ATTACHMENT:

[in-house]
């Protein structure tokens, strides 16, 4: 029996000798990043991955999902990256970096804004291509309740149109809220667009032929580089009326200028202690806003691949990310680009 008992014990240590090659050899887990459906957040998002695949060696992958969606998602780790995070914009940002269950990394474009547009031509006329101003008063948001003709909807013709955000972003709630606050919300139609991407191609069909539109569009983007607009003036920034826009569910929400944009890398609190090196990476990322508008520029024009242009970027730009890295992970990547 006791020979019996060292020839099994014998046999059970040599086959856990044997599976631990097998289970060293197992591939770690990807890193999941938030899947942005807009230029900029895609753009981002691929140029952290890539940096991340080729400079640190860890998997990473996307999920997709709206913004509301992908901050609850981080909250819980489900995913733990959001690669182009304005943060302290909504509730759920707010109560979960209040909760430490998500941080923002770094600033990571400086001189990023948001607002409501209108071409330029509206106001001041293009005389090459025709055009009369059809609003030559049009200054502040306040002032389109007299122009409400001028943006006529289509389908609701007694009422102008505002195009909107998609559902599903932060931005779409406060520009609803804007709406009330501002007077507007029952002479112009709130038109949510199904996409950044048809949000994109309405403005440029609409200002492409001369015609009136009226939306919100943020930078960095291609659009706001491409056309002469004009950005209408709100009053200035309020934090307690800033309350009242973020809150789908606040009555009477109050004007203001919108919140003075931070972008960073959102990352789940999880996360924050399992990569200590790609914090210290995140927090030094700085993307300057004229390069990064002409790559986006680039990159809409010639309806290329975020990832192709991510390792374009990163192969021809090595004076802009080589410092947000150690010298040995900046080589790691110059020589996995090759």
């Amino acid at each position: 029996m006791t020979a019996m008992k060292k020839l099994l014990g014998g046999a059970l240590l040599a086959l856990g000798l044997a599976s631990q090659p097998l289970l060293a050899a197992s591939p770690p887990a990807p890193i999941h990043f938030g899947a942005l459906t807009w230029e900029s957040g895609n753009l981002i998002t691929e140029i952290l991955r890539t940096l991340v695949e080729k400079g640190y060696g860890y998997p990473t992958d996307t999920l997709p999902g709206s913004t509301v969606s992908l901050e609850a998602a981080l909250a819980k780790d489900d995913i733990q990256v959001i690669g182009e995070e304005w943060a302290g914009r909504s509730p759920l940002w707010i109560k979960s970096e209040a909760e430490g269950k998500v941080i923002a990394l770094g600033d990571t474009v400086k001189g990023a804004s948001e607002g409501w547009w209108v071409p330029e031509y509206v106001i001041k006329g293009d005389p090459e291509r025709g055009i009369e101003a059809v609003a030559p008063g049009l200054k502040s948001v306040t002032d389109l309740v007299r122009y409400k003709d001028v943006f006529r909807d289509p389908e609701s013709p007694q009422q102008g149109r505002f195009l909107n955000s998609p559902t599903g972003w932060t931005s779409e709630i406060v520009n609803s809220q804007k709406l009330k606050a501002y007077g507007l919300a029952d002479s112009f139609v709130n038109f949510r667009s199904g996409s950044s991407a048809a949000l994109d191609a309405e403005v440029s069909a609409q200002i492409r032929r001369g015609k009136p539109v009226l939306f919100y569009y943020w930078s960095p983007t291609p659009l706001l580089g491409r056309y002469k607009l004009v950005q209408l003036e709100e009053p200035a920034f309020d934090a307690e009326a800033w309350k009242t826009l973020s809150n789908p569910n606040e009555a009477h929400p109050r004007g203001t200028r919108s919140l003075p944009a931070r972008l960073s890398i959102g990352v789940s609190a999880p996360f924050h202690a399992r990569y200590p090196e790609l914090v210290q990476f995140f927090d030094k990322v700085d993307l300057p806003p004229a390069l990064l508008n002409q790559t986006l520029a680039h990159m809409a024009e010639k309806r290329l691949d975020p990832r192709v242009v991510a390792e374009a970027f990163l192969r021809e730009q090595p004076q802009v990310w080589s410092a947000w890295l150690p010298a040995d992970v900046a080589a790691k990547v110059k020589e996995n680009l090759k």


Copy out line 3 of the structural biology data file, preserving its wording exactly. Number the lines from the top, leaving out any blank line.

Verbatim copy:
């Amino acid at each position: 029996m006791t020979a019996m008992k060292k020839l099994l014990g014998g046999a059970l240590l040599a086959l856990g000798l044997a599976s631990q090659p097998l289970l060293a050899a197992s591939p770690p887990a990807p890193i999941h990043f938030g899947a942005l459906t807009w230029e900029s957040g895609n753009l981002i998002t691929e140029i952290l991955r890539t940096l991340v695949e080729k400079g640190y060696g860890y998997p990473t992958d996307t999920l997709p999902g709206s913004t509301v969606s992908l901050e609850a998602a981080l909250a819980k780790d489900d995913i733990q990256v959001i690669g182009e995070e304005w943060a302290g914009r909504s509730p759920l940002w707010i109560k979960s970096e209040a909760e430490g269950k998500v941080i923002a990394l770094g600033d990571t474009v400086k001189g990023a804004s948001e607002g409501w547009w209108v071409p330029e031509y509206v106001i001041k006329g293009d005389p090459e291509r025709g055009i009369e101003a059809v609003a030559p008063g049009l200054k502040s948001v306040t002032d389109l309740v007299r122009y409400k003709d001028v943006f006529r909807d289509p389908e609701s013709p007694q009422q102008g149109r505002f195009l909107n955000s998609p559902t599903g972003w932060t931005s779409e709630i406060v520009n609803s809220q804007k709406l009330k606050a501002y007077g507007l919300a029952d002479s112009f139609v709130n038109f949510r667009s199904g996409s950044s991407a048809a949000l994109d191609a309405e403005v440029s069909a609409q200002i492409r032929r001369g015609k009136p539109v009226l939306f919100y569009y943020w930078s960095p983007t291609p659009l706001l580089g491409r056309y002469k607009l004009v950005q209408l003036e709100e009053p200035a920034f309020d934090a307690e009326a800033w309350k009242t826009l973020s809150n789908p569910n606040e009555a009477h929400p109050r004007g203001t200028r919108s919140l003075p944009a931070r972008l960073s890398i959102g990352v789940s609190a999880p996360f924050h202690a399992r990569y200590p090196e790609l914090v210290q990476f995140f927090d030094k990322v700085d993307l300057p806003p004229a390069l990064l508008n002409q790559t986006l520029a680039h990159m809409a024009e010639k309806r290329l691949d975020p990832r192709v242009v991510a390792e374009a970027f990163l192969r021809e730009q090595p004076q802009v990310w080589s410092a947000w890295l150690p010298a040995d992970v900046a080589a790691k990547v110059k020589e996995n680009l090759k």